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Universal Declaration of Human Rights for Children and Youth: Activities and games

Celebrate the Human Rights Day

Human Rights Day is celebrated on 10 December, the anniversary of the adoption of the Universal Declaration of Human Rights.

This is an occasion to learn more about human rights. Here are some suggestions for activities with children on this day.

Below is a selection of activities for children of various age groups from the following sources:

ABC: teaching human rights - practical activities for primary and secondary schools2nd ed. New York, Geneva: UN, 2004;

Human Rights Warrior - a blog created by Jennifer Presthold, a human rights lawyer.

Learn

Learn about the Universal Declaration of Human Rights

Read

Read a book about human rights

Selected titles from the OHCHR Library:


For more reading ideas from the OHCHR Library - English, French (Français), Spanish (Español)...

E-Resources for teachers from the OHCHR Library - English, French (Français), Русский (Russian), Spanish (Español)

UNICEF publication - Teaching and learning about child rights

Listen

Listen and/or sing along. Here are some examples:

Talk

Talk to someone you know who is from another country.

  • Where are they from?
  • What language do they speak?
  • What do they miss the most about their country?
  • What do they like about their new country?

(Source: Human Rights Warrior)

Reflect - Unique or alike?

Same and different - find an image/photo of children living in a country different from yours. Imagine a similar photo taken in your country. What common features would  you find? What would be different? Why there would be similarities and differences? Would people have different rights because of the differences that you could see in the images?
For example, you can pick an image from children in school around the world.
(Source: Human Rights Warrior)

n the same boat - with a group of a children, think of a category, for example, the month of the birth, number of siblings, kind of pet, a favorite toy or game, number of languages spoken, hobby, etc. Ask them to form a group with others who share the same category. Ask them what they have learned from this activity. Conclude the game with discussion of people's unrecognized similarities and differences
(Source: ABC: teaching human rights - practical activities for primary and secondary schools)

Reflect - Equality before the law

Article 7 of the Declaration begins: "All are equal before the law..." However, this statement of principle is not always reflected in practice.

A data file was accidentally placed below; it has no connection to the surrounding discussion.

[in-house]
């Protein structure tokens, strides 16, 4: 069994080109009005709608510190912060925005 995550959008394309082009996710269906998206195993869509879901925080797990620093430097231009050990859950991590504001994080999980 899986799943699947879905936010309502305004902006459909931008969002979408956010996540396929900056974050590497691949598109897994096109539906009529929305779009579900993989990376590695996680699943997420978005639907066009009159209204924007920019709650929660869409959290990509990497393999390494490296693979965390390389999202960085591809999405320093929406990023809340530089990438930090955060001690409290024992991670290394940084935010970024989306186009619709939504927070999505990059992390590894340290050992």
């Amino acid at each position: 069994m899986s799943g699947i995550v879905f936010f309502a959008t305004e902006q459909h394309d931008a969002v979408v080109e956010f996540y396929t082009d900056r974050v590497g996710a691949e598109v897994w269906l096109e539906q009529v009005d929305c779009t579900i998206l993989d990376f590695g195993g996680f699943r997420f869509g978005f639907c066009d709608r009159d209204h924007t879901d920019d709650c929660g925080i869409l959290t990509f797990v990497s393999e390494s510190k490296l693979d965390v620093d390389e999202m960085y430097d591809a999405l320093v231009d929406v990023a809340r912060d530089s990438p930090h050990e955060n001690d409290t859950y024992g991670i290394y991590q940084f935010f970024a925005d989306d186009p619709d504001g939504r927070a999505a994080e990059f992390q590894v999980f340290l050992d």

Disccussion:
* Are all equal before the law in your community, or are some people treated in different ways?

* What factors might give some people an advantage over others?

* Why is equality before the law essential for a human rights culture?

(Source: ABC: teaching human rights - practical activities for primary and secondary schools)

Play

 

Draw

Take index cards, or other pieces of paper of same size and shape. 
Punch holes in each corner.  Draw pictures on the rights that are important for you.
Connect the cards together with a string to form a tapestry. 

(Source: Human Rights Warrior)

 

 

 

 

 

Watch

Watch the short videos on human rights.

Reflect - What if?

What if I could not read? - Ask children to make a list of all the times they read something in a normal day: from reading a book, to reading signs and posters while they walk on the streets or while using computer or watching TV, reading a recipe or doctor's instructions on how to take their medication. Ask them the following questions:

  • How would your life be affected if you could not read?
  • What activities would you be unable to do or do well?
  • How literacy can affect the health, safety and security of you and your family?
  • How would you be affected if you could not read and you were a
    • mother/father?
    • factory woker?
    • Farmer?
    • Shop owner?
    • Soldier?

(Source: ABC: teaching human rights - practical activities for primary and secondary schools)

Reflect - Peace

Take children outside on a nice, pleasant day. Everybody lies on their backs without talking and shuts their eyes for around 3 minutes. After that discuss with them the fundamental values of peace. How would they define "peace?" What is the relationship between peace and human rights?

(Source: ABC: teaching human rights - practical activities for primary and secondary schools)

Reflect - A family map

Create your family map. How is your family life different from that of their great-grandparents? Their grandparents? Their parents?

What has caused these changes? Are they changes in values, culture, technology or other kinds of change? Which are beneficial and which are not?
Have the human rights of family members improved over the last generations?

 

(Source: ABC: teaching human rights - practical activities for primary and secondary schools)

Explore

Explore human rights resources